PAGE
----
A comically informative documentary about obesity in America and the fast food corporations that drive the problem, "Super Size Me" won acclaim at the 2004 Sundance Film Festival for its no-holds-barred, often very funny look at a subject most people would likely be too afraid to tackle. Director Morgan Spurlock has succeeded in making a consistently entertaining cinematic experience, but his obvious goal in mimicking the alternately jokey and serious style of Michael Moore (2002's "Bowling for Columbine
") is where he somewhat falters. Spurlock is no Michael Moore, and he is unable to dig very far beneath the surface of his subject matter to find the bigger themes.
There is little information offered in "Super Size Me" that will surprise or enlighten most audience members, as it is common knowledge fast food is unhealthy and riddled with fat, sugar, and cholesterol. What documentarian Morgan Spurlock achieves at, then, is to simply get viewers to consider the dietary choices they make in their own life, without feeling the need to get preachy. People may know what they are eating is bad for them, after all, but it is a film like "Super Size Me" that may nudge them in the right direction toward reevaluating what they put in their mouth.
The film's premise hinges on an experiment Spurlock tests out on himself. For an entire month, he vows to eat three square meals per day of nothing but McDonald's food. He has to try everything on the menu at least once, and when asked if he would like to "super size it," he must accept. As the days tick by, Spurlock's health, checked by doctors, deteriorates at an alarmingly rapid rate. His normal weight balloons 25 pounds, his blood pressure and cholesterol skyrocket, and his sexual performance (explained by his girlfriend) noticeably suffers. Even more surprising, Spurlock's liver comes dangerously close to failing; one doctor likens its state to one that has been poisoned by longtime alcohol abuse. Amidst it all, Spurlock finds himself becoming addicted to McDonald's food, getting hit by bouts of depression during the day until he gets his next Big Mac fix. If anything, "Super Size Me" makes a convincing, thought-provoking case toward the addictive qualities of fast food, much like one's addiction to smoking.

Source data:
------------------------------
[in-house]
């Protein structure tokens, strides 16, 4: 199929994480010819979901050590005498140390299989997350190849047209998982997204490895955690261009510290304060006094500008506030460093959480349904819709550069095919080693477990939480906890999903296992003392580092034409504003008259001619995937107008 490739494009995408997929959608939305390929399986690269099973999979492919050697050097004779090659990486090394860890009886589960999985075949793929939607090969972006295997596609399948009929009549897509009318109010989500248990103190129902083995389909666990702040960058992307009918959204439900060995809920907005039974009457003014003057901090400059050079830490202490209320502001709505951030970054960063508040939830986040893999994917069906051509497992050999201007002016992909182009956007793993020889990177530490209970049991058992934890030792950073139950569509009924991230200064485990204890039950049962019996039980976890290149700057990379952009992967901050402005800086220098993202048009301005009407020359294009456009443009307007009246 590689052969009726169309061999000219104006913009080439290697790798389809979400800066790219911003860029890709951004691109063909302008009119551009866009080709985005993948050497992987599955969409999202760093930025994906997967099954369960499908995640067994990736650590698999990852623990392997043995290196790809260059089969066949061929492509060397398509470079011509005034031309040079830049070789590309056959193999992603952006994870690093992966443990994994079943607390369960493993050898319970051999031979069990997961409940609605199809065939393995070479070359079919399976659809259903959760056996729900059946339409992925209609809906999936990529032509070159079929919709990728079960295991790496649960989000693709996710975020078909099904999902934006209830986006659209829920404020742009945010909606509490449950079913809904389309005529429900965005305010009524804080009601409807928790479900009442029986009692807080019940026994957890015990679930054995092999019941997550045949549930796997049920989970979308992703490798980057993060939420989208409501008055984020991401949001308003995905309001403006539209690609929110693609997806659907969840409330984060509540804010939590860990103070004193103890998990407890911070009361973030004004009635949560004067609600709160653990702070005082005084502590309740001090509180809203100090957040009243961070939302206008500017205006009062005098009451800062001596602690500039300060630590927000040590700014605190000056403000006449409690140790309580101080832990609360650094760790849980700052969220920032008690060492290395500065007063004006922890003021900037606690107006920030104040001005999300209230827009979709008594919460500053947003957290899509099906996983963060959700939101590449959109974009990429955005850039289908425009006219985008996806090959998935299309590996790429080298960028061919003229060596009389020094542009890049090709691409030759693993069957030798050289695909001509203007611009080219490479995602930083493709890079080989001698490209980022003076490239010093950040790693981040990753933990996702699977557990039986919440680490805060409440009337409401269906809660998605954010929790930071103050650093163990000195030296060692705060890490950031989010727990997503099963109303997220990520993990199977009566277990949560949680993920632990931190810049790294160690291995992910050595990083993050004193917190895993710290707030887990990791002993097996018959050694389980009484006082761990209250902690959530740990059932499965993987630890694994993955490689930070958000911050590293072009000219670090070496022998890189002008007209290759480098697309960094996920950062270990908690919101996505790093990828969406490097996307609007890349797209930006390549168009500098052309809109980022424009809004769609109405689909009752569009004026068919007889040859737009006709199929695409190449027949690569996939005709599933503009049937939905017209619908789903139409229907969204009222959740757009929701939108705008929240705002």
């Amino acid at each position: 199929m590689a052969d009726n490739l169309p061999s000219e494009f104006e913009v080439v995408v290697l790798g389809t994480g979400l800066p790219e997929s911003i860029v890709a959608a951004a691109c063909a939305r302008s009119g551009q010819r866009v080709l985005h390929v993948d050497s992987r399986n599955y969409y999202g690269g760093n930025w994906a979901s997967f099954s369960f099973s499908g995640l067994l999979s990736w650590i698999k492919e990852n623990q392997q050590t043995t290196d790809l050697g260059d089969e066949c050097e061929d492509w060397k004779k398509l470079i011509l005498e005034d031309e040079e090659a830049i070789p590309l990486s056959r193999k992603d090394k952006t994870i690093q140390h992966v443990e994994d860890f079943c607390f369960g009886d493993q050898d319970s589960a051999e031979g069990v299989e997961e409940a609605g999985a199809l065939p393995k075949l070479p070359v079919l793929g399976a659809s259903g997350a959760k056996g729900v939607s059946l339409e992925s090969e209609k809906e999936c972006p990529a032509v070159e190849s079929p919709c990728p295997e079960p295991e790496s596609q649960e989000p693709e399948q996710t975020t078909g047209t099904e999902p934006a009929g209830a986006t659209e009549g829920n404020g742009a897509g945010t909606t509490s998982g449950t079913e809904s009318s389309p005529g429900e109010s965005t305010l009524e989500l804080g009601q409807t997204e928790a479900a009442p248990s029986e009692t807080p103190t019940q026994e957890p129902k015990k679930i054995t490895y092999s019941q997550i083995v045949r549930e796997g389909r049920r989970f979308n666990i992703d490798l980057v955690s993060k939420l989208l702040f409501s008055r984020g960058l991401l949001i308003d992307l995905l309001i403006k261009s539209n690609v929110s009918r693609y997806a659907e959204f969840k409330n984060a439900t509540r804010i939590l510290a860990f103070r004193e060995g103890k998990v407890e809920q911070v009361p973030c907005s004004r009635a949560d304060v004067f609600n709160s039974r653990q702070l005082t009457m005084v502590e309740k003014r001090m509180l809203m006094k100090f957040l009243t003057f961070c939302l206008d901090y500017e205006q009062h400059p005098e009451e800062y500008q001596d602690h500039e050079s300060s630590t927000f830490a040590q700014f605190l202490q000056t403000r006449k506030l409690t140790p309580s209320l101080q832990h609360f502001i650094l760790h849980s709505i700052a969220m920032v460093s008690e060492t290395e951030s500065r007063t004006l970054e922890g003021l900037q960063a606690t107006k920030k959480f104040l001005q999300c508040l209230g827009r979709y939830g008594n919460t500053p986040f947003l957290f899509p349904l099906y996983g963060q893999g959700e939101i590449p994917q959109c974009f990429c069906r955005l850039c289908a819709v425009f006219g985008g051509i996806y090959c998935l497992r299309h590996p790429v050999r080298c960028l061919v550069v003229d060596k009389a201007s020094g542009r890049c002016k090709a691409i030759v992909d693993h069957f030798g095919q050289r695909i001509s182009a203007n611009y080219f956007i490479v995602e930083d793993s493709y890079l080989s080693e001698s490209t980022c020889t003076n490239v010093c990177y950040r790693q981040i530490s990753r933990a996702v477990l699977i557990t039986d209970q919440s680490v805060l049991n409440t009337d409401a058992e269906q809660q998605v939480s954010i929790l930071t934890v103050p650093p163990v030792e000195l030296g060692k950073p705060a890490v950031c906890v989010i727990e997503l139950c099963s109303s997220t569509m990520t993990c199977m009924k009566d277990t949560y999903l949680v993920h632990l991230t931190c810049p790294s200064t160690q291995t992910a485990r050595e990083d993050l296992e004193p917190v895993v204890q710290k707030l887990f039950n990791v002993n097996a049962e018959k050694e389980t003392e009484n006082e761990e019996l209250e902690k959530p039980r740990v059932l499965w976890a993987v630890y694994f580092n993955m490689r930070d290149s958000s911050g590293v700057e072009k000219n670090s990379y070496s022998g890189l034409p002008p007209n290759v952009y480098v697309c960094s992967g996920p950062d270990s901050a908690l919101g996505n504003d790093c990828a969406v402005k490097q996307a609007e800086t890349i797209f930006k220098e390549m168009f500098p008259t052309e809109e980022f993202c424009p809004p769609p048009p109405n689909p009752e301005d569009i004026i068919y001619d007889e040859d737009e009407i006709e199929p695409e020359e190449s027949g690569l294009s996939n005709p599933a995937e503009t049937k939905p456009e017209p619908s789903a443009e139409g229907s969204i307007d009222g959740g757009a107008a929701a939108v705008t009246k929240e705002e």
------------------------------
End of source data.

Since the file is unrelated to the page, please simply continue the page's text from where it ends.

Too often, however, "Super Size Me" is content to prattle off factual data and statistics while failing to explore the what's, why's, and how's of it. For example, Spurlock tells us the Houston, Texas was the country's fattest city last year, overtook in 2004 by Detroit. But why is this, and how was this information gather? We never find out. Whereas Michael Moore is able to take a subject, such as gun violence, and expand such a topic in emotionally resounding ways that speak to greater themes within American culture, Morgan Spurlock's study is not as encompassing or emphatic.
There is no doubt that "Super Size Me" is a fascinating piece of work, a film that not only works as a documentary but as an endlessly intriguing and grin-inducing narrative. The animated look at the way a chicken nugget from McDonald's is processed is both pricelessly funny and horrifying. Meanwhile, Spurlock's tireless attempts to set up an interview with the McDonald's corporation are met with dead ends. Nevertheless, shortly after this film's premiere at Sundance, McDonald's announced that they would be doing away with their "super sized" meals. This single action speaks louder than any words or excuses that the heads of McDonald's could have ever come up with had they agreed to comment on Spurlock's study. "Super Size Me" is a worthwhile documentary, and an important one, but it isn't very deep. One thing is certain, though. Viewers walking out of theaters showing "Super Size Me" will not even think about stopping at a fast food joint on their way home. In fact, they may not go back for quite some time. Or ever.